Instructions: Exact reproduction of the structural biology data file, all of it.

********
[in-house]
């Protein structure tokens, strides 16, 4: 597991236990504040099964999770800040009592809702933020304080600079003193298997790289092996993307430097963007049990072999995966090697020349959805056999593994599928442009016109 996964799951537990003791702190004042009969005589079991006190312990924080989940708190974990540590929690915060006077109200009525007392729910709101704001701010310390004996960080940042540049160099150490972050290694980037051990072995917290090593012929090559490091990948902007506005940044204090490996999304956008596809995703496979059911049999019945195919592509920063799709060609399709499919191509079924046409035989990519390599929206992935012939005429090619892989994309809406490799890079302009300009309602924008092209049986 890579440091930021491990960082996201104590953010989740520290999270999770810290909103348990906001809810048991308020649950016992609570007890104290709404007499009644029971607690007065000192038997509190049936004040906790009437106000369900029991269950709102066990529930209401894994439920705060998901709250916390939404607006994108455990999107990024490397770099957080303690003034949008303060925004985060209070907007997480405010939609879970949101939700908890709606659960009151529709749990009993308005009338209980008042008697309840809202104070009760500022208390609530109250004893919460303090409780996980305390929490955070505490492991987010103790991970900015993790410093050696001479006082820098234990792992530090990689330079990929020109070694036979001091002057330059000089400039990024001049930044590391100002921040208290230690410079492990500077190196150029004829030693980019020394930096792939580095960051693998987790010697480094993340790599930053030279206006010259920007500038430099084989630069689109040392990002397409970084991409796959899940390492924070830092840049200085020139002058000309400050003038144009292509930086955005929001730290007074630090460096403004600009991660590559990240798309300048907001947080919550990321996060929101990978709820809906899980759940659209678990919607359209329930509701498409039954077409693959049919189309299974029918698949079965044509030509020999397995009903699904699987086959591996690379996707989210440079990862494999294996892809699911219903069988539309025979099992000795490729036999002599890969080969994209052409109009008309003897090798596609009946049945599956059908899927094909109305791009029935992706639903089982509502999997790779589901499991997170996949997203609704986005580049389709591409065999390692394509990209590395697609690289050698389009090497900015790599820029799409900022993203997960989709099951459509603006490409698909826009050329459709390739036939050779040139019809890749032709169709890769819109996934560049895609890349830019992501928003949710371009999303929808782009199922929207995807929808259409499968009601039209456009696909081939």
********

[in-house]
């Protein structure tokens, strides 16, 4: 597991236990504040099964999770800040009592809702933020304080600079003193298997790289092996993307430097963007049990072999995966090697020349959805056999593994599928442009016109 996964799951537990003791702190004042009969005589079991006190312990924080989940708190974990540590929690915060006077109200009525007392729910709101704001701010310390004996960080940042540049160099150490972050290694980037051990072995917290090593012929090559490091990948902007506005940044204090490996999304956008596809995703496979059911049999019945195919592509920063799709060609399709499919191509079924046409035989990519390599929206992935012939005429090619892989994309809406490799890079302009300009309602924008092209049986 890579440091930021491990960082996201104590953010989740520290999270999770810290909103348990906001809810048991308020649950016992609570007890104290709404007499009644029971607690007065000192038997509190049936004040906790009437106000369900029991269950709102066990529930209401894994439920705060998901709250916390939404607006994108455990999107990024490397770099957080303690003034949008303060925004985060209070907007997480405010939609879970949101939700908890709606659960009151529709749990009993308005009338209980008042008697309840809202104070009760500022208390609530109250004893919460303090409780996980305390929490955070505490492991987010103790991970900015993790410093050696001479006082820098234990792992530090990689330079990929020109070694036979001091002057330059000089400039990024001049930044590391100002921040208290230690410079492990500077190196150029004829030693980019020394930096792939580095960051693998987790010697480094993340790599930053030279206006010259920007500038430099084989630069689109040392990002397409970084991409796959899940390492924070830092840049200085020139002058000309400050003038144009292509930086955005929001730290007074630090460096403004600009991660590559990240798309300048907001947080919550990321996060929101990978709820809906899980759940659209678990919607359209329930509701498409039954077409693959049919189309299974029918698949079965044509030509020999397995009903699904699987086959591996690379996707989210440079990862494999294996892809699911219903069988539309025979099992000795490729036999002599890969080969994209052409109009008309003897090798596609009946049945599956059908899927094909109305791009029935992706639903089982509502999997790779589901499991997170996949997203609704986005580049389709591409065999390692394509990209590395697609690289050698389009090497900015790599820029799409900022993203997960989709099951459509603006490409698909826009050329459709390739036939050779040139019809890749032709169709890769819109996934560049895609890349830019992501928003949710371009999303929808782009199922929207995807929808259409499968009601039209456009696909081939």